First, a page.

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‘Christian Talk Radio’ Host -Rush Limbaugh Dead @70

Following his passing on Wednesday at the age of 70, Christian leaders and former presidents shared their thoughts on the life and career of legendary conservative radio host Rush Limbaugh, who is credited with paving the way for alternative media voices. 

Limbaugh hosted “The Rush Limbaugh Show,” a nationally syndicated radio show, for more than 30 years and was awarded the Presidential Medal of Freedom by President Donald Trump at the State of the Union address last year. 

“My heartfelt condolences and prayer for the family of Rush Limbaugh, who passed away today after a battle with lung cancer,” tweeted Rev. Franklin Graham, a prominent evangelical leader and son of the late legendary evangelist Billy Graham.

“He was a conservative voice of reason for so many years and will be greatly missed.”

Bob Vander Plaats, the president and CEO of the socially conservative activist organization ‘The Family Leader’ and an influential figure in Iowa politics, described Limbaugh as “a pioneer in talk radio and free speech.” 

“Rush demonstrated – long before the advent of social media – that it is possible to raise an alternative voice to the mainstream media that isn’t dependent on major news conglomerates and their gatekeepers,” Vander Plaats, who also served as the national co-chair for the Ted Cruz for President campaign in 2016, said.

“Christian talk radio hosts, in particular, likely wouldn’t even exist today without Rush proving there is an audience out there hungry for thought, opinion and discussion that goes beyond the popular culture narrative.”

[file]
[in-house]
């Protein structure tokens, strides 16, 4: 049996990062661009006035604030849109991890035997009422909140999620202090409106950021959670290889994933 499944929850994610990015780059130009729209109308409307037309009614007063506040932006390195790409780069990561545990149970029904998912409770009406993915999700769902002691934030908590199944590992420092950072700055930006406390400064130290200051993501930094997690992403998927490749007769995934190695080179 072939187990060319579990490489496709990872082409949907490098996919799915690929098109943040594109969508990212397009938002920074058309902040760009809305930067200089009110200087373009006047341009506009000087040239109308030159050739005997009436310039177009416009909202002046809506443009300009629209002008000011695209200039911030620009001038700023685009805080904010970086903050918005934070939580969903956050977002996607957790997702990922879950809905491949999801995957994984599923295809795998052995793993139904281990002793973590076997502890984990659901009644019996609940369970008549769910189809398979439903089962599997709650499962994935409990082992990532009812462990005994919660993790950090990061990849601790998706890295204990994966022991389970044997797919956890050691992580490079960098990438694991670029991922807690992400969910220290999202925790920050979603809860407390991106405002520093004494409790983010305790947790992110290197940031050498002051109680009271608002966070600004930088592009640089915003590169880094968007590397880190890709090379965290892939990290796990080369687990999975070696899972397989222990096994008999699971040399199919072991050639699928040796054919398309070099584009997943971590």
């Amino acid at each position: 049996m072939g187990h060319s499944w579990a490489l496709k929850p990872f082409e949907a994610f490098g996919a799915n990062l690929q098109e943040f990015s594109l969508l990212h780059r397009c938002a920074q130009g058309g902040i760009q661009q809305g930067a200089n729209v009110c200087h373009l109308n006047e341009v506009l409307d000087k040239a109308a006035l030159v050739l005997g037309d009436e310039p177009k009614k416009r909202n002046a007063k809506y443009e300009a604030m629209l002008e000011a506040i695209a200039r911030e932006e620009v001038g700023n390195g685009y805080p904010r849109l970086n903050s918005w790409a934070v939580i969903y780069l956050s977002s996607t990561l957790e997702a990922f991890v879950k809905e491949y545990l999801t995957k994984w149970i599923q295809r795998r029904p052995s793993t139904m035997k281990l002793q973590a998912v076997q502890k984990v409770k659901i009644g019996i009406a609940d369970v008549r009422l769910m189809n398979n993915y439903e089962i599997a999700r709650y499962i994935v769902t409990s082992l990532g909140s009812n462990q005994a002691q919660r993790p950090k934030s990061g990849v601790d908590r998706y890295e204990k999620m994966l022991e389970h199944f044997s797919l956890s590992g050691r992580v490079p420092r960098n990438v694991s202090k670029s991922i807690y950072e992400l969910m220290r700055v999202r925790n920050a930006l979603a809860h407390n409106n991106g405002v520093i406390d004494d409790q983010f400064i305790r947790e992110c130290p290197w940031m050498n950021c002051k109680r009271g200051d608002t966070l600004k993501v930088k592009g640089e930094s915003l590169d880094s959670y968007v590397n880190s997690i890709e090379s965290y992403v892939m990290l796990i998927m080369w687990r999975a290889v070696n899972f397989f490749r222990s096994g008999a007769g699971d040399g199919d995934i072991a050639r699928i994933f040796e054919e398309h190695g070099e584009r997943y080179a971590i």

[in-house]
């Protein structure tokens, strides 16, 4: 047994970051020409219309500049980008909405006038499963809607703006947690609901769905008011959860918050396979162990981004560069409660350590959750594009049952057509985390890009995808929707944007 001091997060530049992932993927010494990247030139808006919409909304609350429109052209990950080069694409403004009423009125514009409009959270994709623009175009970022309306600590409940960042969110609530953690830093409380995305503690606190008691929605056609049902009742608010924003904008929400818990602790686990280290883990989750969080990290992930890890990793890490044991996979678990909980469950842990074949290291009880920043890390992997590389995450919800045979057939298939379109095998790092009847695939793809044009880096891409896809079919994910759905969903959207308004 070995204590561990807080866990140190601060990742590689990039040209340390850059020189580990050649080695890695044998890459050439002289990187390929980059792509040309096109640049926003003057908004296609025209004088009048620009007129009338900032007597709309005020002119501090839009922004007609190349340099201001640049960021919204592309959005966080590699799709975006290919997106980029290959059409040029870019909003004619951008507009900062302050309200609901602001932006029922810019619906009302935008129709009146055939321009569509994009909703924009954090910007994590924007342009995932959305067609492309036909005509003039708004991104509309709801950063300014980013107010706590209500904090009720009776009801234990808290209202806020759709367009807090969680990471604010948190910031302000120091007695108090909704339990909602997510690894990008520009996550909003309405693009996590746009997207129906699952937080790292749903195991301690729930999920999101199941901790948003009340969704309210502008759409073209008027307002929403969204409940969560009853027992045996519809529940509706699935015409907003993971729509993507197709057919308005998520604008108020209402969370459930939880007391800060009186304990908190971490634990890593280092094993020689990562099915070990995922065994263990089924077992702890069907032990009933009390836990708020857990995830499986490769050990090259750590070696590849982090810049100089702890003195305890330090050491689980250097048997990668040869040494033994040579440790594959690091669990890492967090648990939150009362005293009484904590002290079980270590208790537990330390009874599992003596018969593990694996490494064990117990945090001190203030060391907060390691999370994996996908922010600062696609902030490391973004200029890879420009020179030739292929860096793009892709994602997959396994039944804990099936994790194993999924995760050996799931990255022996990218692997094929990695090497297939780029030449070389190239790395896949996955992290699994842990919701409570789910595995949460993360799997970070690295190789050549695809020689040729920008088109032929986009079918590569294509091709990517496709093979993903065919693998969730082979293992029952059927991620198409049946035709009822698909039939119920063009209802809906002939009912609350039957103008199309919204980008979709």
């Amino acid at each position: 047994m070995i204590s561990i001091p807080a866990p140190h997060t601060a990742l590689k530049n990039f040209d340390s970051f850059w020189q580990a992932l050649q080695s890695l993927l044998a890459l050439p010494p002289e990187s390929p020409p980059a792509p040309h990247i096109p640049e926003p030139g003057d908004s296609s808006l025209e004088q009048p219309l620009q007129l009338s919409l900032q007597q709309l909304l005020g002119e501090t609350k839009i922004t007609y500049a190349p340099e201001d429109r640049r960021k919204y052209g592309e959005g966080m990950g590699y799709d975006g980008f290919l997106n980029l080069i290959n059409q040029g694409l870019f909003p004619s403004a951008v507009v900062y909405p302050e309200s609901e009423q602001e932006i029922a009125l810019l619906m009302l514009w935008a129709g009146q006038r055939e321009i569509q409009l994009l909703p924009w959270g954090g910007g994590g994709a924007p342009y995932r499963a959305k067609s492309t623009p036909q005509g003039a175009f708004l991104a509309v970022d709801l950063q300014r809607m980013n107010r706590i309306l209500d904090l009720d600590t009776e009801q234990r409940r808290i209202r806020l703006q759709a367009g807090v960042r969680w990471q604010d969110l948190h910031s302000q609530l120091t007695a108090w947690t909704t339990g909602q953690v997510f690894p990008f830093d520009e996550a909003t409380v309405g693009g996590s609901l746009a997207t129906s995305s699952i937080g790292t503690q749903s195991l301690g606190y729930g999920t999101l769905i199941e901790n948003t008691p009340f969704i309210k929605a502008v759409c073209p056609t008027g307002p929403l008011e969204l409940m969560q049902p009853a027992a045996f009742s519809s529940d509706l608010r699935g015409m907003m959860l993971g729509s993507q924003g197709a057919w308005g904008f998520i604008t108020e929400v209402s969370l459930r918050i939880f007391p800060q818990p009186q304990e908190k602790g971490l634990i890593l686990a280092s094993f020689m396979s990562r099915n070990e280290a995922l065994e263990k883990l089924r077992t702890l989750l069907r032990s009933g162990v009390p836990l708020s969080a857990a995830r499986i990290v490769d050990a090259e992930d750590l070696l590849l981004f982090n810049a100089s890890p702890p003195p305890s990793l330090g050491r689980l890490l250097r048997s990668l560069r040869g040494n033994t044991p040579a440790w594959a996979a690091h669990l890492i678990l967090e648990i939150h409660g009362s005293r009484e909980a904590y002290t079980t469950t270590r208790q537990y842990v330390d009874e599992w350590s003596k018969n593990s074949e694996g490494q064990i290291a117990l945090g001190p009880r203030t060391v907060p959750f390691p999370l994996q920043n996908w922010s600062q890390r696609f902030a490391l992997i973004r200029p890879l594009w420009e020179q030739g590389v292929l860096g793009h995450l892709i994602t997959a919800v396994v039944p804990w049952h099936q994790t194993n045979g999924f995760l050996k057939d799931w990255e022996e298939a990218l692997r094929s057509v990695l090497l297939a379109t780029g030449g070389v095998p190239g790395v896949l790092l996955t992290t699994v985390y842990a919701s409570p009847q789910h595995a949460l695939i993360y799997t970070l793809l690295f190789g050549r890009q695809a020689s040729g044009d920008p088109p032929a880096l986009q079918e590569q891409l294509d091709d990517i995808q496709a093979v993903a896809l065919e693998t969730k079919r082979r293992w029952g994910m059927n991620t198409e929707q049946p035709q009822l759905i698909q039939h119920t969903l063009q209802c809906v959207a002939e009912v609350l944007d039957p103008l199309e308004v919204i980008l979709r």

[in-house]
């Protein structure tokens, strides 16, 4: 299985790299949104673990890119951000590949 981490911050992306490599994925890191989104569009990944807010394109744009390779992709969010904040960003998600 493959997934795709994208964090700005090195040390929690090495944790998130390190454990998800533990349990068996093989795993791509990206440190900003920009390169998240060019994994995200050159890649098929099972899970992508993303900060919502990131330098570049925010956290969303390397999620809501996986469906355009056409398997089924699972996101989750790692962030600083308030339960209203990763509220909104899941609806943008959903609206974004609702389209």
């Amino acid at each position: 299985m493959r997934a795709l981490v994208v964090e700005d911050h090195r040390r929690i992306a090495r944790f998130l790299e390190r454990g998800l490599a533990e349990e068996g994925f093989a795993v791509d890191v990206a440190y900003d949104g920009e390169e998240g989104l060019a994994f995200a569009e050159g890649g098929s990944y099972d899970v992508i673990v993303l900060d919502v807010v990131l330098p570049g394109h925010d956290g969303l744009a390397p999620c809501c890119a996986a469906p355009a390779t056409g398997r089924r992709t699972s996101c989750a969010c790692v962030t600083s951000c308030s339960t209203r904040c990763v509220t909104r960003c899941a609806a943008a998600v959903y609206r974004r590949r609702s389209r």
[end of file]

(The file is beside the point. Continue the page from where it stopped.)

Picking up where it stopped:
As explained on his radio show’s website, Rush launched his radio broadcast into national syndication with 56 radio stations in 1988. 

“Now, 32 years later, the show is heard on more than 600 stations by up to 27 million people each week and is the highest-rated national radio talk show in America.”

Limbaugh’s widow, Kathryn Limbaugh, announced the death of her husband on the radio show Wednesday.

“It is with profound sadness I must share with you directly that our beloved Rush, my wonderful husband, passed away this morning due to complications from lung cancer,’

“Rush will forever be the greatest of all time.”

“Rush was an extraordinary man, a gentle giant, brilliant, quick-witted, genuinely kind, extremely generous, passionate, courageous, and the hardest-working person I know. Despite being one of the most recognized, powerful people in the world, Rush never let the success change his core or beliefs.”

Limbaugh was widely seen as a pioneer who paved the way for other conservative voices to a breakthrough in the media, which liberal-leaning organizations dominated at the time. 

While the mainstream media remains overwhelmingly liberal as a whole, plenty of alternative news sources now exist, including Fox News, One America News Network and Newsmax, as well as websites such as The Daily Wire and The Daily Caller.

Ben Shapiro, the Daily Wire founder, referred to Limbaugh as “the creator of talk radio and by extension the alternative media.”

Shapiro said he was an “indispensable and iconic conservative voice.” 

Conservative commentator Ann Coulter called Limbaugh the “super nova of American conservatism.”